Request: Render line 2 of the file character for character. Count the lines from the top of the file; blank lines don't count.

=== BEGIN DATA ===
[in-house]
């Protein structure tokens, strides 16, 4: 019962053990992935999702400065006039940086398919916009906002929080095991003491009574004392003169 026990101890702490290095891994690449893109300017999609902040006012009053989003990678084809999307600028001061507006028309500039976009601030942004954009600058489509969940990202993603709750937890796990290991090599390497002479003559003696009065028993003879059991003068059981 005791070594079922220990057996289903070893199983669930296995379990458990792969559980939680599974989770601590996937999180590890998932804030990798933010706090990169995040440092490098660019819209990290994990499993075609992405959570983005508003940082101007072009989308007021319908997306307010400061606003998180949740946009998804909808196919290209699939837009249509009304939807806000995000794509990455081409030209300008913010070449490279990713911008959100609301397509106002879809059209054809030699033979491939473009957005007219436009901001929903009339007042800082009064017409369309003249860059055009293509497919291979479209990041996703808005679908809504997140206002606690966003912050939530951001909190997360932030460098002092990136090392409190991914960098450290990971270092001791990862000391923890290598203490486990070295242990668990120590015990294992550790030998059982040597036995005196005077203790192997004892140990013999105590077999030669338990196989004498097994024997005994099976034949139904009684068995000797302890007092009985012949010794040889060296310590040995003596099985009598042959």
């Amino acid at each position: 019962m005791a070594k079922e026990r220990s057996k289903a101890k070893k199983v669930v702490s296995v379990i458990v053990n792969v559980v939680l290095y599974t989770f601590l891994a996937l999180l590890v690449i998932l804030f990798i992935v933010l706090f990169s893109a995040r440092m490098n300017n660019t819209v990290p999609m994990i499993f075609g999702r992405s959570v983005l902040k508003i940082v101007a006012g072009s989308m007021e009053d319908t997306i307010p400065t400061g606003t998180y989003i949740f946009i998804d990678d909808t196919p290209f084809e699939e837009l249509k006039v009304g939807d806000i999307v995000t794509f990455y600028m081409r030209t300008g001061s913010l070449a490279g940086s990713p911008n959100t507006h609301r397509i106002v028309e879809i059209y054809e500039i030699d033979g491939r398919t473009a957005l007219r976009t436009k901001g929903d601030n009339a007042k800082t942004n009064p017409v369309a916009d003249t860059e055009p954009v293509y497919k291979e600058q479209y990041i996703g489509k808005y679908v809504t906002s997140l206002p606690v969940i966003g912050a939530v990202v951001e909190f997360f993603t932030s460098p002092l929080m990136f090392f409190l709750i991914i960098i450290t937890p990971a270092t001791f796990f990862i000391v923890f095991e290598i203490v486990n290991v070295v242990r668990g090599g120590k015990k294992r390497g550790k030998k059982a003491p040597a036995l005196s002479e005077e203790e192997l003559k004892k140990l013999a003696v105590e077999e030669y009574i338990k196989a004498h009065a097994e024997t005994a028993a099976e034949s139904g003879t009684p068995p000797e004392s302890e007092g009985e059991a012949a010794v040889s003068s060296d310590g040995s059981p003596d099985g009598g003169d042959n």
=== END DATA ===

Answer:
């Protein structure tokens, strides 16, 4: 019962053990992935999702400065006039940086398919916009906002929080095991003491009574004392003169 026990101890702490290095891994690449893109300017999609902040006012009053989003990678084809999307600028001061507006028309500039976009601030942004954009600058489509969940990202993603709750937890796990290991090599390497002479003559003696009065028993003879059991003068059981 005791070594079922220990057996289903070893199983669930296995379990458990792969559980939680599974989770601590996937999180590890998932804030990798933010706090990169995040440092490098660019819209990290994990499993075609992405959570983005508003940082101007072009989308007021319908997306307010400061606003998180949740946009998804909808196919290209699939837009249509009304939807806000995000794509990455081409030209300008913010070449490279990713911008959100609301397509106002879809059209054809030699033979491939473009957005007219436009901001929903009339007042800082009064017409369309003249860059055009293509497919291979479209990041996703808005679908809504997140206002606690966003912050939530951001909190997360932030460098002092990136090392409190991914960098450290990971270092001791990862000391923890290598203490486990070295242990668990120590015990294992550790030998059982040597036995005196005077203790192997004892140990013999105590077999030669338990196989004498097994024997005994099976034949139904009684068995000797302890007092009985012949010794040889060296310590040995003596099985009598042959």